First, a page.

Banning patched gang members, increasing the brightness of lights, and bringing back volunteer monitoring of CCTV cameras have been mooted as solutions to improve safety in Wellington.

National list MP Nicola Willis hosted a public meeting tonight to discuss the issue, which has been in the spotlight recently.

There has been an increased reporting of sexual abuse and a string of serious assaults, including a fatal assault outside Te Papa earlier this year.

In March, hundreds of people took to Courtenay Place to rally against sexual violence and call for safer streets in the capital.

Police data shows the number of sexual assaults in Wellington has increased by nearly 50 per cent in the past five years.

The number of acts intended to cause injury, including common and serious assault, has also grown by 35 per cent over the same period.

Meanwhile, police records also show the number of members and prospective gang members in the Wellington region has almost doubled since 2016.

Willis herself has said publicly she doesn’t feel safe walking in the central city and issued a challenge to her colleagues.

“I encourage any Minister to walk down Courtenay Place, to walk through Manners Mall on any day of the week, at any time, and tell me they feel safe and if they don’t feel safe, they need to be doing more to ensure others can.”

A man who lives next to emergency housing accommodation told the meeting rival gangs were living on the same premises.

He suggested putting an end to that would help ease violent tensions.

He said a type of “urban ghetto” has been created by bringing so many people into the city to live in emergency accommodation.

“People are so alienated from community.”

Wellington hospitality operator Matt McLaughlin said he has never seen so many gang brawls, anti-social behaviour, violence and sexual harassment in his experience in the industry.

“It’s not the Wellington that I know, it’s not the Wellington that I was brought up in.”

But he said work was underway to turn that around, including high-vis uniforms for all security guards to wear.

“Just to be that presence and make people feel safer.”

McLaughlin said he has called on police to better enforce central city liquor bans, for patched gang members to be banned, and asked the council to double the street lamp brightness on Courtenay Place.

He said bar owners are working on a blanket trespassing of problematic patrons and a code of conduct for everyone to sign up to.

One hospitality worker told the meeting bouncers have taken up the role of enforcement officers.

She noted they have no powers to arrest anyone and were putting themselves at risk to help keep patrons and staff safe.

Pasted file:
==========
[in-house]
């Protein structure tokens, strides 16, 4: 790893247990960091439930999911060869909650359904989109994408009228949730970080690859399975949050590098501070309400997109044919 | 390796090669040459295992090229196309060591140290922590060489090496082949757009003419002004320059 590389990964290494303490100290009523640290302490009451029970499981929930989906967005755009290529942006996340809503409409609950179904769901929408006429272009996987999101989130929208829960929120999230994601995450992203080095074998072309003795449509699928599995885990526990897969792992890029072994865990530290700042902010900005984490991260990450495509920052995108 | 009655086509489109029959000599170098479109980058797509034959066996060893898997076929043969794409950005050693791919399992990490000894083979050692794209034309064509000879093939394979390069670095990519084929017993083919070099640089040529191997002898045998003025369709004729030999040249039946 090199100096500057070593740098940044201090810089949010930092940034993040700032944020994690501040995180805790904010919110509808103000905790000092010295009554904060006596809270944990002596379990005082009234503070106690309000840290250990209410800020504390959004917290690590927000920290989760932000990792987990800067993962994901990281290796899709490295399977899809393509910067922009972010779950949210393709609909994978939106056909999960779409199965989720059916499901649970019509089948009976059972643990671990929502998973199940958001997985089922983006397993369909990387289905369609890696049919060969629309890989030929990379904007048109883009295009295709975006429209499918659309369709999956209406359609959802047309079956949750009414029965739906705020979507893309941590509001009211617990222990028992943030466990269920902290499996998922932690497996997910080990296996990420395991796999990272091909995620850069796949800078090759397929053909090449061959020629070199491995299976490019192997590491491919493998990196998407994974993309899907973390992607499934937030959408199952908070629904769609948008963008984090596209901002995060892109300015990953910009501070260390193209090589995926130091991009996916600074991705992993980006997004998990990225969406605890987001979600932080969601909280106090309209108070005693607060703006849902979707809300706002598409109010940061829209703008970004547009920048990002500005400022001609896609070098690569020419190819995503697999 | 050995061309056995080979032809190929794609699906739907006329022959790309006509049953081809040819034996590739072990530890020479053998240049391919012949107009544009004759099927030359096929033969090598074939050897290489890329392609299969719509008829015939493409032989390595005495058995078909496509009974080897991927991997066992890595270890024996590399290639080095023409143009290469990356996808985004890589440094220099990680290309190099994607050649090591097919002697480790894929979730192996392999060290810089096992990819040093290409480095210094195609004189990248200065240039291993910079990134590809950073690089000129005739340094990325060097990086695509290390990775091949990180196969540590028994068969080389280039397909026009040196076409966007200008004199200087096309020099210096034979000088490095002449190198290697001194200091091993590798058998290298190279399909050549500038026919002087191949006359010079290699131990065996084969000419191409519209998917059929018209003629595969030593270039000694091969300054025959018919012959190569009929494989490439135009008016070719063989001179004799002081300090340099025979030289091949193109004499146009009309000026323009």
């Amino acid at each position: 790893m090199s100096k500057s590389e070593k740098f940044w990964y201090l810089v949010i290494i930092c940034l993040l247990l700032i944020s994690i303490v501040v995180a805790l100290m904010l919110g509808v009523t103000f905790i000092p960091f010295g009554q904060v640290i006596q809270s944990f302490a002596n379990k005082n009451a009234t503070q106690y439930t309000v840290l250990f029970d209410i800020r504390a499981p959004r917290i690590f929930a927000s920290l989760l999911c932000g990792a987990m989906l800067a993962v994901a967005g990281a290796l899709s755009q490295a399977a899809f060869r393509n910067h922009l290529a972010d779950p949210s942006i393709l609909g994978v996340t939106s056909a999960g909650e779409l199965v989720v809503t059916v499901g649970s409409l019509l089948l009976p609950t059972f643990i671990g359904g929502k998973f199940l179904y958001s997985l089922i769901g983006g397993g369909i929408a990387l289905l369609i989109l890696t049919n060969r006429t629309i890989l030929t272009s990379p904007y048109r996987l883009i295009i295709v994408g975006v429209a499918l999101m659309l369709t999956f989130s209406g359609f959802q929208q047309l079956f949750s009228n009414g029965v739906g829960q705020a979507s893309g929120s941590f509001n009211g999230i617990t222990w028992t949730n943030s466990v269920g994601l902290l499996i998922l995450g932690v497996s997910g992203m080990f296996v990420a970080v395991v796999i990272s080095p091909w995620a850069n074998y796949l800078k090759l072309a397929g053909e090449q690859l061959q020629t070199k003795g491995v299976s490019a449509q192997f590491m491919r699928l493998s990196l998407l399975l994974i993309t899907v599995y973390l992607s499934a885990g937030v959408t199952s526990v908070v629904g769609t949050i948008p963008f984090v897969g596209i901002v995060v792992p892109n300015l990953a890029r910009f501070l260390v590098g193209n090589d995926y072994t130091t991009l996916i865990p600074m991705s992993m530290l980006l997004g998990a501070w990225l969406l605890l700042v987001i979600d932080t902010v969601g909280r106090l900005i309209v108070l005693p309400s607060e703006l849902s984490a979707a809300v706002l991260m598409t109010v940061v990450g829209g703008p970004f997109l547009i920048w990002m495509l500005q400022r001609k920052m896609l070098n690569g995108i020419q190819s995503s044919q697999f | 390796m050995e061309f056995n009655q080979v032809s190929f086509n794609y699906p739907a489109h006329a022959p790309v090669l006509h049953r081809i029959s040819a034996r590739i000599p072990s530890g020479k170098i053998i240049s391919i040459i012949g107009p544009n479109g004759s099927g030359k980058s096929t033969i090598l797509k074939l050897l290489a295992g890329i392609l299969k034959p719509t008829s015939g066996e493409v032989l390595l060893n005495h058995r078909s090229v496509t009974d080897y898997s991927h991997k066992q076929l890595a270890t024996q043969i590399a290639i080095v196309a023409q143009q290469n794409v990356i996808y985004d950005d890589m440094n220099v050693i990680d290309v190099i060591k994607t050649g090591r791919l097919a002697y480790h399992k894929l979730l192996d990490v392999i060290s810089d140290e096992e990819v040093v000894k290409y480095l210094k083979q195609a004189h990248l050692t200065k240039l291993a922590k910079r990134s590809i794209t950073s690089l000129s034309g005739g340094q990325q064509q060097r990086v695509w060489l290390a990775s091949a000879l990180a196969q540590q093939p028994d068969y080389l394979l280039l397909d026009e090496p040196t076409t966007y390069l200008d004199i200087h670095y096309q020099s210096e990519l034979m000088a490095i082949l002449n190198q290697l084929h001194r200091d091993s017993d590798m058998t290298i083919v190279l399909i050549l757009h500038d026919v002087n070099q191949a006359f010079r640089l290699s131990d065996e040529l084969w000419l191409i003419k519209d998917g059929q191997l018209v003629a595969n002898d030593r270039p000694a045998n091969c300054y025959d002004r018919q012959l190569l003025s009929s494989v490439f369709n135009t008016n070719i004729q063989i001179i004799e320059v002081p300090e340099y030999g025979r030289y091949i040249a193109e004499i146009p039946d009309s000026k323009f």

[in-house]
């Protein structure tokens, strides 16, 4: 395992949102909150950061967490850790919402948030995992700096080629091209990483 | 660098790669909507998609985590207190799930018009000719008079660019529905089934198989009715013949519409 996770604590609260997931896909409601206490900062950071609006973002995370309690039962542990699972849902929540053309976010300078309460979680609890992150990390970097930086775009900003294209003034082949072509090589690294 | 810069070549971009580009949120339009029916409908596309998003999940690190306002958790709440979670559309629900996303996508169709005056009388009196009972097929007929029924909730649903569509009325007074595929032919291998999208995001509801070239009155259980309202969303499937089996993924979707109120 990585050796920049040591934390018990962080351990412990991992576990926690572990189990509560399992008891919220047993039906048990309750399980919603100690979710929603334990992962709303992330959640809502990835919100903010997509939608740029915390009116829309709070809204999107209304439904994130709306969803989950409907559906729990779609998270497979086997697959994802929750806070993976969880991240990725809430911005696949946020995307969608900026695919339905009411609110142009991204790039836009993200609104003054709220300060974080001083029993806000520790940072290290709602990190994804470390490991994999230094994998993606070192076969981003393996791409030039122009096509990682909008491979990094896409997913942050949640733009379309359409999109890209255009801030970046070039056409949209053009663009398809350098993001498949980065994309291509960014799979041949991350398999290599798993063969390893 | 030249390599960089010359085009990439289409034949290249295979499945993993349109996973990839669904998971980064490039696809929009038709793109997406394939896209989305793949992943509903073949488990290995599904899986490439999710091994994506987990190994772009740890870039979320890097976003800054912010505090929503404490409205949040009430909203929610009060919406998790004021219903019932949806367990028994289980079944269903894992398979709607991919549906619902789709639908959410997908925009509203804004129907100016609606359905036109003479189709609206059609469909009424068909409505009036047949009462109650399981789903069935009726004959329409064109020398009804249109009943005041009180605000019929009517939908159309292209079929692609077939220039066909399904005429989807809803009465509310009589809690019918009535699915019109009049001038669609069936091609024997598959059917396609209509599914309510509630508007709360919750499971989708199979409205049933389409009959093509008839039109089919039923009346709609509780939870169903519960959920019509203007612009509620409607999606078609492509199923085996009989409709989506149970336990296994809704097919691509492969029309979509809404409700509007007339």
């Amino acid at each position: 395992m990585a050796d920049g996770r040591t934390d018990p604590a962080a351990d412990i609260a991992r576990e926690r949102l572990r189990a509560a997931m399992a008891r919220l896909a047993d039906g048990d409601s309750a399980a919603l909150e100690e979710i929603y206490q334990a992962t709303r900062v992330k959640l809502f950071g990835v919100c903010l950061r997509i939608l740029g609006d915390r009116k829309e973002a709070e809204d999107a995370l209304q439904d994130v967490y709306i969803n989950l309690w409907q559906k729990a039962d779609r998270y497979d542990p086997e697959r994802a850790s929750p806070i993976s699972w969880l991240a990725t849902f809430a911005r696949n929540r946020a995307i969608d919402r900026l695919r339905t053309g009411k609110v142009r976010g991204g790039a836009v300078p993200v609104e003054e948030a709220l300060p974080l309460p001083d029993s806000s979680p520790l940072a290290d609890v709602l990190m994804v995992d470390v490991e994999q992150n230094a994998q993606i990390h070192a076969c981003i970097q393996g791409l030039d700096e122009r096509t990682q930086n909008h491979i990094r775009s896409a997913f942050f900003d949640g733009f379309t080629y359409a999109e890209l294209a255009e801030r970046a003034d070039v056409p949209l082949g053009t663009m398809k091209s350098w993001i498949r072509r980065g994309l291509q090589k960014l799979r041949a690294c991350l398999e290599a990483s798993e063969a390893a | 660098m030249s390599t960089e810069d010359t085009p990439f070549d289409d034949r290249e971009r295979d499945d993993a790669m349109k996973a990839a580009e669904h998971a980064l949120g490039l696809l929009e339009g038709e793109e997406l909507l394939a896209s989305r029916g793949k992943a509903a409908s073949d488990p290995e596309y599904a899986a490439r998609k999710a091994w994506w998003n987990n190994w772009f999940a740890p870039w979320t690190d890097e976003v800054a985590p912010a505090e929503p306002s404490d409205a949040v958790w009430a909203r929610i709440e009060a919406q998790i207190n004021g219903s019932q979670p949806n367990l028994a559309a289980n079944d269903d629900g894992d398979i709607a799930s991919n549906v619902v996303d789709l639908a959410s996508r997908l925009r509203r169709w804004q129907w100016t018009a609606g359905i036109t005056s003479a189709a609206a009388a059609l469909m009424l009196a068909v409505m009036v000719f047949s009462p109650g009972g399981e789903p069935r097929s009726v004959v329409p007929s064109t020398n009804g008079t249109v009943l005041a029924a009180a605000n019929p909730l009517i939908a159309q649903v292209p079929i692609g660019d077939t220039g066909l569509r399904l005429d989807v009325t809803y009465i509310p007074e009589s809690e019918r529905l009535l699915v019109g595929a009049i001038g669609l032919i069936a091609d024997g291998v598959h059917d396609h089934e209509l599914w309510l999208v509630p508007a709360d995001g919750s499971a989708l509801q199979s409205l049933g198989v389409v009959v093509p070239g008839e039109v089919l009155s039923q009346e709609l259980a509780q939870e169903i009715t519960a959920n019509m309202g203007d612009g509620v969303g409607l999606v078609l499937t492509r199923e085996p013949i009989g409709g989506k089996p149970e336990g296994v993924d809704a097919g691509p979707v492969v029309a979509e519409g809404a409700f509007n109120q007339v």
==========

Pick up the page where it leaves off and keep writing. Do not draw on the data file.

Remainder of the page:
“As a hospitality worker I turn to our bouncers to walk me to my car when I’m finished [with] my shift.”

Kahungunu Whānau Services executive Ali Hamlin-Paenga said it saddened her that emergency housing was being connected with gang violence.

“Because behind all of that there are families.”

She said the work of Kahungunu Whānau Services, a Māori social housing provider, flew under the radar because they had mahi to do.

“Māori providers have the ability to do things that a lot of other people can’t just because we are Māori.”

She challenged Wellington Mayor Andy Foster to give them a seat at the table to work together on city safety issues. He responded saying he looked forward to working with her.

Inner City Wellington chairman Stephen King said more people were choosing to live in the central city.

The CBD is the largest residential suburb with a population of about 17,500 people.

But King said the social infrastructure was not being provided along with such a rapid increase of people.

Annabel Young told the meeting it was “an act of breathtaking stupidity” that a group of 40 volunteers monitoring council CCTV footage has been disestablished.

Wellington City Council made the move as part of an effort to centralise all its CCTV functions to its offices on The Terrace.

It has previously made assurances staff are continuing to monitor all 53 cameras in the network, which police have access to at all times.

Foster committed to a meeting with volunteers to give them the opportunity to address council officials and ask questions.

A first year student at Victoria University said “shock waves” were sent through those living in university halls of residence when a student was allegedly kidnapped.

Last month three people were arrested following an alleged kidnapping, burglary and assault at a Wellington halls of residence.

The student, who was not involved in the incident, said students coming to Wellington needed to be protected.

“I didn’t feel safe in my own hall,” he said.

Foster said progress was being made on addressing safety issues.

“We all need to be in this together and we can fix it and we will fix it.”

Bar owners, retailers, police and local councils have joined forces by committing to a “social contract”, which asks everyone to take collective action to address safety issues in Wellington’s CBD.

One of the council’s commitments to this contract is a welcoming space for partners, including New Zealand Police, MSD, CCDHB, and Metlink, to provide support to the community and have a visible presence in and around Te Aro Park.

This week that new space, called Te Wāhi Āwhina, was blessed.

Willis said she called the public meeting after fielding concerns about a lack of action on crime, harassment and disorder in Wellington’s public places.

Business owners and local residents have reported it’s the worst they have ever seen it, she said.

“The meeting is an opportunity for members of the public to have their voices heard, to tell us their stories about what they see happening in their central city, to put the questions they want Government to answer and other agencies present in the city, and to offer constructive solutions.”

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